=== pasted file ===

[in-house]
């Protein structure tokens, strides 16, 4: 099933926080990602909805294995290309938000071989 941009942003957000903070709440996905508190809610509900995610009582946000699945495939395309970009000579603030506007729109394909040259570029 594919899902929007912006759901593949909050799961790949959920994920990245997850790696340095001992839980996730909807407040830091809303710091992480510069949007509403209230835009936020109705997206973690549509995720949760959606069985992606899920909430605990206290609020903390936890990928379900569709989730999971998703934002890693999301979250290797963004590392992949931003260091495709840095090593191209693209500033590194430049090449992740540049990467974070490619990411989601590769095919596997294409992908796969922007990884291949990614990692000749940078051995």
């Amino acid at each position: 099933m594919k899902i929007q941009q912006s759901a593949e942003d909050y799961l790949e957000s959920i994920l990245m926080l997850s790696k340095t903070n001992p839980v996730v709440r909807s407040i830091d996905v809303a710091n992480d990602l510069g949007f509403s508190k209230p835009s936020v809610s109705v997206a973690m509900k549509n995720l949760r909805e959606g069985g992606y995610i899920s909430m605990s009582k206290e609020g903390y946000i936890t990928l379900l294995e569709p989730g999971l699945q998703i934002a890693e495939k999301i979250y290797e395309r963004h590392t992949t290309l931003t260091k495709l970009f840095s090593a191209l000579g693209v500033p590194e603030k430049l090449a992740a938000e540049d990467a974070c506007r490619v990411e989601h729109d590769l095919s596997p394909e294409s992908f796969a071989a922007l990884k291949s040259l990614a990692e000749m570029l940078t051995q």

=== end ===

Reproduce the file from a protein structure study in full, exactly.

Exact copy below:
[in-house]
């Protein structure tokens, strides 16, 4: 099933926080990602909805294995290309938000071989 941009942003957000903070709440996905508190809610509900995610009582946000699945495939395309970009000579603030506007729109394909040259570029 594919899902929007912006759901593949909050799961790949959920994920990245997850790696340095001992839980996730909807407040830091809303710091992480510069949007509403209230835009936020109705997206973690549509995720949760959606069985992606899920909430605990206290609020903390936890990928379900569709989730999971998703934002890693999301979250290797963004590392992949931003260091495709840095090593191209693209500033590194430049090449992740540049990467974070490619990411989601590769095919596997294409992908796969922007990884291949990614990692000749940078051995």
């Amino acid at each position: 099933m594919k899902i929007q941009q912006s759901a593949e942003d909050y799961l790949e957000s959920i994920l990245m926080l997850s790696k340095t903070n001992p839980v996730v709440r909807s407040i830091d996905v809303a710091n992480d990602l510069g949007f509403s508190k209230p835009s936020v809610s109705v997206a973690m509900k549509n995720l949760r909805e959606g069985g992606y995610i899920s909430m605990s009582k206290e609020g903390y946000i936890t990928l379900l294995e569709p989730g999971l699945q998703i934002a890693e495939k999301i979250y290797e395309r963004h590392t992949t290309l931003t260091k495709l970009f840095s090593a191209l000579g693209v500033p590194e603030k430049l090449a992740a938000e540049d990467a974070c506007r490619v990411e989601h729109d590769l095919s596997p394909e294409s992908f796969a071989a922007l990884k291949s040259l990614a990692e000749m570029l940078t051995q």